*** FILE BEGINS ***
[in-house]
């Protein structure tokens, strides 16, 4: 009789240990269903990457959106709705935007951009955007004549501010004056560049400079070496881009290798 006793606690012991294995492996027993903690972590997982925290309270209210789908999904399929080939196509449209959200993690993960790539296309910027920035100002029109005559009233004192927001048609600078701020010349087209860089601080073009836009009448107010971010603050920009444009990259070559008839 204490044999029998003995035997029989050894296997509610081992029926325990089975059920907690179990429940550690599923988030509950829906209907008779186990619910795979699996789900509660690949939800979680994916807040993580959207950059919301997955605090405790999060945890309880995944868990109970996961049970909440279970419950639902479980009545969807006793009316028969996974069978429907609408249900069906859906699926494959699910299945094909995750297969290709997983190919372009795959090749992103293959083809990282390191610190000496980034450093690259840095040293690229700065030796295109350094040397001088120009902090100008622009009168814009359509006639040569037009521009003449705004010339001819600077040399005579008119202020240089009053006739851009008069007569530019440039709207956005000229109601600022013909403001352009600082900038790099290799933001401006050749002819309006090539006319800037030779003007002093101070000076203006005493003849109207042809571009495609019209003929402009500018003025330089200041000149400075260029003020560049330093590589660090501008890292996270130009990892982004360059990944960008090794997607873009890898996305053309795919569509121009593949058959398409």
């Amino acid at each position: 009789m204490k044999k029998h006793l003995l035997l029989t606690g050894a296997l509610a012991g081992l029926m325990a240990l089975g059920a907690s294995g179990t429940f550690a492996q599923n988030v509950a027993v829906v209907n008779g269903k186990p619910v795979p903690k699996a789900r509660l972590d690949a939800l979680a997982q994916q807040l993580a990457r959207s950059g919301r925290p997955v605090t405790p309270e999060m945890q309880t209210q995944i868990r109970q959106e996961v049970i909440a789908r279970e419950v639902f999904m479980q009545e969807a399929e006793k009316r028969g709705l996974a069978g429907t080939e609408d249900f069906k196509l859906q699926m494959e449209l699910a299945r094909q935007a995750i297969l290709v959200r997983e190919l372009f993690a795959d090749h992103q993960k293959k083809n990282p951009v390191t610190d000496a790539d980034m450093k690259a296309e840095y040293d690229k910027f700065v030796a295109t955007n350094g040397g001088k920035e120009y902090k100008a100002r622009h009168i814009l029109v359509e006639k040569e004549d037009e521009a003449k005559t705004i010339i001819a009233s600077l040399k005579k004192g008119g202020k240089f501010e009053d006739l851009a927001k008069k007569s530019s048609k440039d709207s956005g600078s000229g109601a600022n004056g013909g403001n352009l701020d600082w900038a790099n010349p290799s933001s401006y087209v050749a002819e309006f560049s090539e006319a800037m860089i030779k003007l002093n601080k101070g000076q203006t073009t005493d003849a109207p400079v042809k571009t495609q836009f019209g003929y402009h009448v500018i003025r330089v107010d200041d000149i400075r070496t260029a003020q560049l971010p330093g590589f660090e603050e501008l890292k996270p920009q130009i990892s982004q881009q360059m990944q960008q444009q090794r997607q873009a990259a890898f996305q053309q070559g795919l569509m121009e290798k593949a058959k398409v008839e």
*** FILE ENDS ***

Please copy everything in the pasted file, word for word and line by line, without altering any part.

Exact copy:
[in-house]
């Protein structure tokens, strides 16, 4: 009789240990269903990457959106709705935007951009955007004549501010004056560049400079070496881009290798 006793606690012991294995492996027993903690972590997982925290309270209210789908999904399929080939196509449209959200993690993960790539296309910027920035100002029109005559009233004192927001048609600078701020010349087209860089601080073009836009009448107010971010603050920009444009990259070559008839 204490044999029998003995035997029989050894296997509610081992029926325990089975059920907690179990429940550690599923988030509950829906209907008779186990619910795979699996789900509660690949939800979680994916807040993580959207950059919301997955605090405790999060945890309880995944868990109970996961049970909440279970419950639902479980009545969807006793009316028969996974069978429907609408249900069906859906699926494959699910299945094909995750297969290709997983190919372009795959090749992103293959083809990282390191610190000496980034450093690259840095040293690229700065030796295109350094040397001088120009902090100008622009009168814009359509006639040569037009521009003449705004010339001819600077040399005579008119202020240089009053006739851009008069007569530019440039709207956005000229109601600022013909403001352009600082900038790099290799933001401006050749002819309006090539006319800037030779003007002093101070000076203006005493003849109207042809571009495609019209003929402009500018003025330089200041000149400075260029003020560049330093590589660090501008890292996270130009990892982004360059990944960008090794997607873009890898996305053309795919569509121009593949058959398409």
């Amino acid at each position: 009789m204490k044999k029998h006793l003995l035997l029989t606690g050894a296997l509610a012991g081992l029926m325990a240990l089975g059920a907690s294995g179990t429940f550690a492996q599923n988030v509950a027993v829906v209907n008779g269903k186990p619910v795979p903690k699996a789900r509660l972590d690949a939800l979680a997982q994916q807040l993580a990457r959207s950059g919301r925290p997955v605090t405790p309270e999060m945890q309880t209210q995944i868990r109970q959106e996961v049970i909440a789908r279970e419950v639902f999904m479980q009545e969807a399929e006793k009316r028969g709705l996974a069978g429907t080939e609408d249900f069906k196509l859906q699926m494959e449209l699910a299945r094909q935007a995750i297969l290709v959200r997983e190919l372009f993690a795959d090749h992103q993960k293959k083809n990282p951009v390191t610190d000496a790539d980034m450093k690259a296309e840095y040293d690229k910027f700065v030796a295109t955007n350094g040397g001088k920035e120009y902090k100008a100002r622009h009168i814009l029109v359509e006639k040569e004549d037009e521009a003449k005559t705004i010339i001819a009233s600077l040399k005579k004192g008119g202020k240089f501010e009053d006739l851009a927001k008069k007569s530019s048609k440039d709207s956005g600078s000229g109601a600022n004056g013909g403001n352009l701020d600082w900038a790099n010349p290799s933001s401006y087209v050749a002819e309006f560049s090539e006319a800037m860089i030779k003007l002093n601080k101070g000076q203006t073009t005493d003849a109207p400079v042809k571009t495609q836009f019209g003929y402009h009448v500018i003025r330089v107010d200041d000149i400075r070496t260029a003020q560049l971010p330093g590589f660090e603050e501008l890292k996270p920009q130009i990892s982004q881009q360059m990944q960008q444009q090794r997607q873009a990259a890898f996305q053309q070559g795919l569509m121009e290798k593949a058959k398409v008839e």